New PCI compliance report shows correlation between non-compliance and data breaches

Male hand using computer and credit card for online paymentVerizon Enterprise Solutions has revealed initial findings from its 2015 PCI Compliance Report, which is due to be published in February 2015.

Most firms fall out of compliance within a year

According to the report, which examines the state of Payment Card Industry Data Security Standard (PCI DSS) compliance and its correlation to data breaches, most companies fall out of compliance within a year. Fewer than one-third were still fully PCI-compliant less than a year after being validated.

Security testing and firewalls – biggest weakness

Two key areas where organisations fall out of compliance include regular testing of security systems and processes, and maintaining firewalls.

Correlation between non-compliance and data breaches

The report reveals that none of the firms that suffered a data breach were fully compliant with the PCI DSS at the time of the breach.

PCI DSS – a check-box approach to compliance is wrong

PCI DSS v3.0, which came into force on 1 January 2015, stipulates that compliance monitoring should be an ongoing project. Merchants and service providers, who must comply with the Standard, are encouraged to wrap payment security into their day-to-day activities or they may face compliance issues.

I have addressed some of the major areas organisations should focus on when complying with PCI DSS v3.0 in a previous blog post (published in December 2014), but here they are at a glance:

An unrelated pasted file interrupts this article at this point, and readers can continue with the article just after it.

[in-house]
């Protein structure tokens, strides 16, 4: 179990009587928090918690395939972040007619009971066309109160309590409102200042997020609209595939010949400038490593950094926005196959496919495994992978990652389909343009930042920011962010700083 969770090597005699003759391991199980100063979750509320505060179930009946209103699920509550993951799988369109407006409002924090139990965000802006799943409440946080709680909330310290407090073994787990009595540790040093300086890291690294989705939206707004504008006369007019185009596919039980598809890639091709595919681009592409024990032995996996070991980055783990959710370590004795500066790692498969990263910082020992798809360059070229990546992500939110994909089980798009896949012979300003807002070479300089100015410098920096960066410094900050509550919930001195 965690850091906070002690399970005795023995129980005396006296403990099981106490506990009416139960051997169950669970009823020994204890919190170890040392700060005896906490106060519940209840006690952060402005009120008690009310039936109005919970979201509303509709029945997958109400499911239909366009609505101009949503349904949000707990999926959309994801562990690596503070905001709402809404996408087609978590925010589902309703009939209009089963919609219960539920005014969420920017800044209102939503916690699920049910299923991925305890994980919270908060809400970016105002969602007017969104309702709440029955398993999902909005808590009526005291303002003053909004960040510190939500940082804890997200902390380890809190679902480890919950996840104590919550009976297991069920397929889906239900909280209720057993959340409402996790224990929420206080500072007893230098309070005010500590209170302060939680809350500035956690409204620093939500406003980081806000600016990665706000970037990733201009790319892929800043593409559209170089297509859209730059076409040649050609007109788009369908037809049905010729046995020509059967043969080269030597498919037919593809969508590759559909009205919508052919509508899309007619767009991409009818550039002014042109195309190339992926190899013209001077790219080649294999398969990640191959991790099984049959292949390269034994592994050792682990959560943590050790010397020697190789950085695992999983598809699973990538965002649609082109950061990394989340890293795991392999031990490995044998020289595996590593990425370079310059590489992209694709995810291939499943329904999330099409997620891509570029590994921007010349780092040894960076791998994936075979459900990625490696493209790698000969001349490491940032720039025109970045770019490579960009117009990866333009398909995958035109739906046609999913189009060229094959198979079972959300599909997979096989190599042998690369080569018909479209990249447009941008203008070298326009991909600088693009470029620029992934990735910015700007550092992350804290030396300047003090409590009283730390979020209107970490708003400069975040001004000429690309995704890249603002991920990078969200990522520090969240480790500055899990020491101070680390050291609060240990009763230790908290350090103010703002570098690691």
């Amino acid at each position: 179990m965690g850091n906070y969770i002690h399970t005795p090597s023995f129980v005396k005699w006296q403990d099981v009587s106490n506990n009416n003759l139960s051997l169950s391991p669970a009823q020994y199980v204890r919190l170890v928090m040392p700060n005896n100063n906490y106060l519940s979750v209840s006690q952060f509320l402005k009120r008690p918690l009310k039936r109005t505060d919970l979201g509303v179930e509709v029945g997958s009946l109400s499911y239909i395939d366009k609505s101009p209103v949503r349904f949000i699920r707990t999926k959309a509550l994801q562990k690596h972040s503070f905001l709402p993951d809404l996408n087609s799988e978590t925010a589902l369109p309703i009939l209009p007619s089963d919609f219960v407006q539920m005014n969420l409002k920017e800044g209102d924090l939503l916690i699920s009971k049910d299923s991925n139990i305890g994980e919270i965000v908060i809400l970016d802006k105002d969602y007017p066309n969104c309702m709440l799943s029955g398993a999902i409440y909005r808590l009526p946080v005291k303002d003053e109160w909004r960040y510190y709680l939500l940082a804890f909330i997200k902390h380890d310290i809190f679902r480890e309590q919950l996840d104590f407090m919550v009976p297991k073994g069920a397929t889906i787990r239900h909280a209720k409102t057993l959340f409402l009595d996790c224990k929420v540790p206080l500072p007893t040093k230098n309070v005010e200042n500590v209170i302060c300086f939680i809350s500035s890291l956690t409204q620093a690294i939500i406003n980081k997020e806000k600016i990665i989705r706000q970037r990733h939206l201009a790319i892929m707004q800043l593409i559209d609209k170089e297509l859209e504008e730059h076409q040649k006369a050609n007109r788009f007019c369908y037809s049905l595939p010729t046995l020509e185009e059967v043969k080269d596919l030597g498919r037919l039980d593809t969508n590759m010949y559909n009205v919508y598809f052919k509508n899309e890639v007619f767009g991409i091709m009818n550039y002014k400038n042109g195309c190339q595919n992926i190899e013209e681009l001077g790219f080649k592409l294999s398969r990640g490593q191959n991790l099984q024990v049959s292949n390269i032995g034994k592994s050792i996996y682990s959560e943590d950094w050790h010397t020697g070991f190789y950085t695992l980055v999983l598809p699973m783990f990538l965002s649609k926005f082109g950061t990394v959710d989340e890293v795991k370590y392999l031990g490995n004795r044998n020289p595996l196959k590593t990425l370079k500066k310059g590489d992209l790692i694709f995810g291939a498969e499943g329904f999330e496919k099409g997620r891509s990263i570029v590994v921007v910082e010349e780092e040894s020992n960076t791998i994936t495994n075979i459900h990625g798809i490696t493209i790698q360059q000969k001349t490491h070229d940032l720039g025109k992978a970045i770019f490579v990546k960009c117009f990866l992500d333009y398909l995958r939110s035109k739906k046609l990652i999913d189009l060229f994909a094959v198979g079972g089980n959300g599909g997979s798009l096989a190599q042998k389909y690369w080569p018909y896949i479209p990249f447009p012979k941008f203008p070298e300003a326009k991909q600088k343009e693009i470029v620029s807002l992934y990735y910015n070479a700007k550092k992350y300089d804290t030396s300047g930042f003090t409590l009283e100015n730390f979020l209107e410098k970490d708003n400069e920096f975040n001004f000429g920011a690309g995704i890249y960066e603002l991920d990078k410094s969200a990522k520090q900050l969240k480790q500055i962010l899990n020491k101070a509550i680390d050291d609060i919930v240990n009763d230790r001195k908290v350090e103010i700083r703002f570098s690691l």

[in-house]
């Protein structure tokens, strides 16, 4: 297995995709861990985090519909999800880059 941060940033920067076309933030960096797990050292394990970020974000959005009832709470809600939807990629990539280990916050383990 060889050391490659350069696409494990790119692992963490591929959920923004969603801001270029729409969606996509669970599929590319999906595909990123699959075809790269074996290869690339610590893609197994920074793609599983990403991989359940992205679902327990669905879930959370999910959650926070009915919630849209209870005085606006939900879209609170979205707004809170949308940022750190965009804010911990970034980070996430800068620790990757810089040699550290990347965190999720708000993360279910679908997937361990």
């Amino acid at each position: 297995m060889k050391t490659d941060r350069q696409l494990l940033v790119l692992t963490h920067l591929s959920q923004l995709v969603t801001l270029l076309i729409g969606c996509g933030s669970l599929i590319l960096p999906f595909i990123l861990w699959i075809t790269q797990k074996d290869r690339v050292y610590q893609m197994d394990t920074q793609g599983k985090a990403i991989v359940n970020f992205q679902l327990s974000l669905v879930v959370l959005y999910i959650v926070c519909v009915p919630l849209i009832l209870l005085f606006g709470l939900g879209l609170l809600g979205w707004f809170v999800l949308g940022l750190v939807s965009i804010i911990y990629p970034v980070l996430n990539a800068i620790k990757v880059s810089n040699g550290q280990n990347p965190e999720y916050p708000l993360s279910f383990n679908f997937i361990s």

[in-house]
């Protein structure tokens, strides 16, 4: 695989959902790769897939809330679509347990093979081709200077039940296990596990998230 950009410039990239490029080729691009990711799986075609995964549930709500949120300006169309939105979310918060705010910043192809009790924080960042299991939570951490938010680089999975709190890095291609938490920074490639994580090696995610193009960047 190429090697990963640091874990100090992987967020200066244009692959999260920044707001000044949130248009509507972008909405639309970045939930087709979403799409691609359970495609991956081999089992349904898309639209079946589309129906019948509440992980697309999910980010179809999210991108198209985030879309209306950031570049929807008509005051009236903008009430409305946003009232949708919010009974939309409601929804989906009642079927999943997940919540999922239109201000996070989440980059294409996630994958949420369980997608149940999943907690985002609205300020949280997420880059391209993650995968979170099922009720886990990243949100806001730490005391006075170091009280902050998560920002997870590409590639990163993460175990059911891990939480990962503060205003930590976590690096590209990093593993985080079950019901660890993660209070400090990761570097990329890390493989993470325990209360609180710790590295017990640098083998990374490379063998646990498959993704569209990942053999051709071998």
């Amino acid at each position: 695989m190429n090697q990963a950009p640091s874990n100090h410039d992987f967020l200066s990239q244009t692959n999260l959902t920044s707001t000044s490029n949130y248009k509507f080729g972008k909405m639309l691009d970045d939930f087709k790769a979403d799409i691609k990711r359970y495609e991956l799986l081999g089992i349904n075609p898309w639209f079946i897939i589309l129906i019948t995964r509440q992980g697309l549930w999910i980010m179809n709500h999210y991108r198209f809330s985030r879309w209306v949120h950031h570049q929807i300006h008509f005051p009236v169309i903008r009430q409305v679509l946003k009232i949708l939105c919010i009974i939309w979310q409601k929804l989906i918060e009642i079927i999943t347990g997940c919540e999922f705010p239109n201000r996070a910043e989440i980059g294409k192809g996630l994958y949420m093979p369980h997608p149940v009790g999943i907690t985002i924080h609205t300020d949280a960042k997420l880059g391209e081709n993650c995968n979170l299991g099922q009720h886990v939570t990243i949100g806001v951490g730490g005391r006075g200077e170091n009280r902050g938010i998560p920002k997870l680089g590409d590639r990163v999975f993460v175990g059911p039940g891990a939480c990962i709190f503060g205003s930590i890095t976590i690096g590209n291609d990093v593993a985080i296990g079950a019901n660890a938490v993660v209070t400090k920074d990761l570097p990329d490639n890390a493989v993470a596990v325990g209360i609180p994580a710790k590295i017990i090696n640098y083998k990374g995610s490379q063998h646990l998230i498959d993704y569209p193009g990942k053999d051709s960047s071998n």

Reduce the cardholder data environment

It has long been recommended that the scope of the cardholder data environment is reduced to simplify implementation of the PCI DSS. Scope reduction can be achieved through a number of methodologies, including network segmentation.

Develop a penetration testing methodology

PCI DSS v3.0 makes it clear that organisations need to test segmentation of their cardholder data on their network as part of internal penetration testing. Additionally, organisations are required to have a methodology for penetration testing based on industry-accepted approaches, and ensure that testing is conducted across the entire CDE perimeter and critical systems. Companies must specify retention of penetration testing results and the results of remediation activities.

Educate your employees

Ensure that your employees are aware of their responsibility to protect customers’ cardholder data and the procedures in place to do so. PCI DSS v3.0 clarifies the requirements for password education, in addition to changes in the requirements involving passwords and authentication. At the same time, new requirements on providing point-of-sale security training and education aim to improve the security of card transactions.

Clarify the relationship between merchants and service providers

Requirement 12.8.5 of PCI DSS v3.0 mandates maintaining information describing which PCI DSS requirements are managed by each service provider, and which are managed by the organisation itself. This means ensuring that the point where the responsibility for protection of cardholder details moves from the merchant to the service provider is recorded and agreed between both parties, reducing misunderstandings.

Call the PCI DSS experts

As a PCI QSA company, IT Governance is able to provide ongoing compliance support as and when you need it. Please email us or contact us on +44 (0)845 070 1750.

We can also take the pain away from transitioning to v3.0 of the PCI DSS through our bespoke PCI v3 Transition Consultancy service.


One Response

  1. batecbh 27th March 2015